9188618 115612     17,742,002.53
9187128 116067      7,718,059.80
14913 1000006285       1,734.837.50
14927 1000006305      3,235,780.00
14952 1000006325       2,809,031.24
149691000006330       3,739,312.50
14982 1000006339       4,142,952.24
15144 1000006532       7,080,696.00
15168 1000006558       4,889,034.00
151811000006571      5,104,317.50
15186 1000006574    10,129,035.00
15207 1000006599       7,183,010.00
152361000006646       6,730,310.00
15244 1000006648       3,481,760.00
15251 1000006652       6,353,342.50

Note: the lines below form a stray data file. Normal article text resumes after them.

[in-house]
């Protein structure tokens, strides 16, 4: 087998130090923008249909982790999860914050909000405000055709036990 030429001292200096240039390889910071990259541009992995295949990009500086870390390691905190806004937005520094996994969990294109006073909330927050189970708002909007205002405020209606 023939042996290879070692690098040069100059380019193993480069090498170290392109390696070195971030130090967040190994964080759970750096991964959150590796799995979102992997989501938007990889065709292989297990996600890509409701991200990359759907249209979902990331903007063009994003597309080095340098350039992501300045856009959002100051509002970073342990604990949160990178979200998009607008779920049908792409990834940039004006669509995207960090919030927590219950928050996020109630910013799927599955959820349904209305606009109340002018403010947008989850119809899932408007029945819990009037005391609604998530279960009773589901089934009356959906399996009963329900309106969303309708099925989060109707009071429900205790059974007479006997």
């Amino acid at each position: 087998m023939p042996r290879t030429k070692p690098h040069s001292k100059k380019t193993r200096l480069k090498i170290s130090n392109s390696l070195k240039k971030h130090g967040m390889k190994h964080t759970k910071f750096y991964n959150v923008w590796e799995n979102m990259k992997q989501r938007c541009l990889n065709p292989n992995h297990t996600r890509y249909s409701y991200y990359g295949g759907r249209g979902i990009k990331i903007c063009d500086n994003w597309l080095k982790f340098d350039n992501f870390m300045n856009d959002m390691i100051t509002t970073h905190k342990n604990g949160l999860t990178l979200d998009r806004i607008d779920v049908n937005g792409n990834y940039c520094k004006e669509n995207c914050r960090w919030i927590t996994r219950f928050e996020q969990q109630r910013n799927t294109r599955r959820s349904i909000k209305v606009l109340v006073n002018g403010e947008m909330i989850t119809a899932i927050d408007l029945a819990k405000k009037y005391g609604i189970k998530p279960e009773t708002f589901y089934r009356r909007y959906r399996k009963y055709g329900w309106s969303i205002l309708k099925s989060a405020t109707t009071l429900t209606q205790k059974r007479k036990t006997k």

15273 1000006670    10,781,095.00
153201000006723       9,043,803.00
153401000006749       8,974,180.00
15374 1000006781       5,344,652.00
15387 1000006801     10,545,120.00

1000006808       6,454,320.00

1000006809       5,837,680.00
154131000006824       6,196,080.00

 Id., p. 64.

[10] Id., pp. 83-84.

[11] Id., p. 63.

According to the affidavit of general financial condition executed by Peter Paul Limson, concurrent chairman and chief executive officer of JAPRL and RFC, both corporations have been suffering staggering losses since the year 2000:

2002 2001 2000

JAPRL P210,570,962 P233,064,377 P303,661,262
    RFC   284,828,246   294,940,656   248,013,118


JAPRL(P14,536,976) P 269,958 P 516,359
    RFC       215,747    327,462    503,112

 [12] See Interim Rules of Procedure on Corporate Rehabilitation (A.M. No. 00-8-10-SC), Sec. 6 which provides: